The All India Federation of Power Engineers has urged the central government to withdraw its order for state gencos to import coal amid dry fuel shortages, which cripple power generation in the country. “Correct determination of GCV (Gross Calorific Value) is critical to avoid overcharging and overbilling. The Indian government, while instructing state discoms to import coal, has apparently ignored the factor that most state-owned thermal stations/gencos have no prior experience of coal imports, particularly with regard to procedures for coal quality determination at the point of loading,” said AIPEF (Federation of Indian Power Engineers) in a release.
He explained that these state-owned gencos (energy generating companies) have thus been exposed to the risk of overcharging, falsification of GCV values and, having no previous experience, they would not be able to deal with these matters effectively. Electrical engineers (AIPEF) demanded the withdrawal of the central government’s order for state gencos to import coal, the statement said. In case the states are forced to import coal, the Center must bear the additional burden (of coal imports), he said and sought the intervention of the main ministers of all the states. On April 28, the Union Ministry of Energy asked state gencos to import 10 percent of their total coal requirement to address domestic fuel shortages.
In a letter to Union Energy Minister RK Singh, AIPEF President Shailendra Dubey said that if states are forced to import coal, then the central government must bear the additional burden of imported coal so that discoms (energy distribution companies) already in financial difficulties and ultimately the common consumer is not overburdened. AIPEF has also called on the Chief Ministers of all States and Union Territories to address the issue with the Center with the highest priority.
The AIPEF letter said that the current crisis is the result of the failure of the Center’s policy and the lack of coordination between the different ministries. The letter said that the current coal shortage is the combined result of a series of policy mistakes by the central government, and the shortage was made worse by a shortage of rail cars. The central government’s decision to withdraw CIL’s (Coal India) accumulated revenue of Rs 35 000 crore in 2016 stalled the development of new mines and capacity expansion of existing mines. If this surplus had been reinvested in the coal mining sector, the current shortage would not have occurred, he said.
Keeping Coal India’s CMD post vacant for a year after the end of the incumbent’s term showed that the central government was responsible for the coal shortage and that additional charges for imported coal are payable by the central government and not must be uploaded to the states. since the policy errors were from the Center, the letter said. In addition, additional imports must be made available to states at prevailing CIL rates, while the difference must be paid for by the Union government, he said.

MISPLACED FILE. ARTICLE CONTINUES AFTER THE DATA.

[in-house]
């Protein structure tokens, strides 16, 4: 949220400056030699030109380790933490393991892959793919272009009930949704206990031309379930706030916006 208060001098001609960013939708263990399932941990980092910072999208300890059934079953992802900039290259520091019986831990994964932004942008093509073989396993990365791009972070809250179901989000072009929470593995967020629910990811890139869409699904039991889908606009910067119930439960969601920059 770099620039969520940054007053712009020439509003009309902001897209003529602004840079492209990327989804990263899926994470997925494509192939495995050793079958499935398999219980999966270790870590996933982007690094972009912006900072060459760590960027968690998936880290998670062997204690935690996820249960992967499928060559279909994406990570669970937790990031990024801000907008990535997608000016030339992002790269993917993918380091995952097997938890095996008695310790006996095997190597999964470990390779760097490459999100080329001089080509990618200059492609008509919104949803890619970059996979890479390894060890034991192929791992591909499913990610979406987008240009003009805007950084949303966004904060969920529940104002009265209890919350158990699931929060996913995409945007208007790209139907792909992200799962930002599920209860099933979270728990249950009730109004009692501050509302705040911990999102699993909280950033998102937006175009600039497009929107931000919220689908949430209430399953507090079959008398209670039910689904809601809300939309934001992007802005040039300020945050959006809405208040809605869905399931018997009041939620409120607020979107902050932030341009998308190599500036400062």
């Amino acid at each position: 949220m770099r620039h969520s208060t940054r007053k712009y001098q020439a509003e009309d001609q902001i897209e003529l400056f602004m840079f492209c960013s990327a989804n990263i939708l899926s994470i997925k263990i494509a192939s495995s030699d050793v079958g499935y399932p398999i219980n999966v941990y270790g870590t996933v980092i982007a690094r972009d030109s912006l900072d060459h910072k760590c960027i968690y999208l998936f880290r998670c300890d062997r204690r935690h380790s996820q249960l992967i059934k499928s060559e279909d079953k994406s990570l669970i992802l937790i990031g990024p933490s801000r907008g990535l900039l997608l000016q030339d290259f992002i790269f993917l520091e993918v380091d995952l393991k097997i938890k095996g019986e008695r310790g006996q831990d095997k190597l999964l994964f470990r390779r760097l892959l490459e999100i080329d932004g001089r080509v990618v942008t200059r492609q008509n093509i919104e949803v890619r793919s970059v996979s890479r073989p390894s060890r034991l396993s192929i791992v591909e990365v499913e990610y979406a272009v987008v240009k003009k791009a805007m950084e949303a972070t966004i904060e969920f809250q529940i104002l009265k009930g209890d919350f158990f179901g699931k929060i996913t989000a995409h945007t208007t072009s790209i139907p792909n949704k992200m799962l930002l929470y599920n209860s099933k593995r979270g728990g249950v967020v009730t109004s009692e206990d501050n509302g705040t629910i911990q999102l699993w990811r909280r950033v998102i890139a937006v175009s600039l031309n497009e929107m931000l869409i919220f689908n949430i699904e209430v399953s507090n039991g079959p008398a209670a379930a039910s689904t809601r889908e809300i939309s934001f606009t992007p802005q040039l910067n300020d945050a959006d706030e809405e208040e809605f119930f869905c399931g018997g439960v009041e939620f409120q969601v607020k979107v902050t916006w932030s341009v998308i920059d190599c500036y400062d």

The Energy Ministry instruction of April 28, 2022 that seeks to put the financial burden of coal imports on the states must be withdrawn as states cannot be sanctioned for failures in Center policies, he argued. The president of AIPEF said that, since most/all thermal power plants were planned, designed and built in the last decades based on national coal from linked mines, there was no agreement to mix national fuel with imported coal. “The risk of boiler temperature variations due to uneven mixing would increase boiler tube leak incidents. The coal business is a seller’s market where terms and conditions are tailored to sellers/exporters, particularly in the determination of GCV.
There is no solution if the GCV tested at the thermal plant is lower compared to the shipping port value,” Dubey said. The AIPEF letter said that state thermal stations are planned and built only after obtaining authorization from the Ministry of Railroads to move coal from mines linked to these units. At this stage, it would be unfair to charge states for the high cost of importing coal when railcar shortages were a factor responsible for the prevailing coal shortage, he stated. .
The AIPEF, citing data from the Ministry of Railways, said that while the daily requirement of wagons for the movement of coal is 441 rakes, the availability/placement is only 405 rakes per day. From 2017-18 through 2021-22, the railroads have placed railcar orders at an average of 10,400 cars per year. For the same period, there was a processing of up to 23,592 wagons per year, so the orders have been made but the wagons have not been supplied, he said. Dubey said that in the past, the coal import process has been subject to corruption and malpractice.
“There are registered cases of overinvoicing of imported coal and of falsifying coal tests/GCV determination at the port of loading. These cases were taken up by the Department of Revenue Intelligence (DRI) which reports to the Ministry of Finance.” DRI brought these cases before the Bombay High Court and then the Supreme Court. These cases addressed by DRI deserve to be taken to their logical conclusion. When the Indian government emphasizes coal imports, disincentives to prevent tampering and overcharging are not obvious,” he added.
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Article first published: Thursday, May 12, 2022 at 4:00 p.m. [IST]
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